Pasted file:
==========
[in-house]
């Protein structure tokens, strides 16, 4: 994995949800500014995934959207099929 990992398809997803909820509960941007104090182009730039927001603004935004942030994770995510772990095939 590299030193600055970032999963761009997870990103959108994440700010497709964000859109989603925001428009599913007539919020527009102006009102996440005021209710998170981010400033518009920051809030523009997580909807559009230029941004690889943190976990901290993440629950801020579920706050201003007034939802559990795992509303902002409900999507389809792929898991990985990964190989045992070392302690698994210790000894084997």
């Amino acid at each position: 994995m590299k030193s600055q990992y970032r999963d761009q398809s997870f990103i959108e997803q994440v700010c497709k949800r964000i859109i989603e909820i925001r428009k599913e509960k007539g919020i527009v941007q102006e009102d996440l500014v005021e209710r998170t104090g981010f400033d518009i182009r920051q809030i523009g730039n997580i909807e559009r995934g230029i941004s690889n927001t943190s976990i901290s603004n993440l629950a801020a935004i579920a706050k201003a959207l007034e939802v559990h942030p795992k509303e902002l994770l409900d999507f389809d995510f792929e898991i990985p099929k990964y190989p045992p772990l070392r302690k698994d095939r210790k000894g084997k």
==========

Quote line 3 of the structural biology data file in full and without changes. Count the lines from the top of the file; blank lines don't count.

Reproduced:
């Amino acid at each position: 994995m590299k030193s600055q990992y970032r999963d761009q398809s997870f990103i959108e997803q994440v700010c497709k949800r964000i859109i989603e909820i925001r428009k599913e509960k007539g919020i527009v941007q102006e009102d996440l500014v005021e209710r998170t104090g981010f400033d518009i182009r920051q809030i523009g730039n997580i909807e559009r995934g230029i941004s690889n927001t943190s976990i901290s603004n993440l629950a801020a935004i579920a706050k201003a959207l007034e939802v559990h942030p795992k509303e902002l994770l409900d999507f389809d995510f792929e898991i990985p099929k990964y190989p045992p772990l070392r302690k698994d095939r210790k000894g084997k």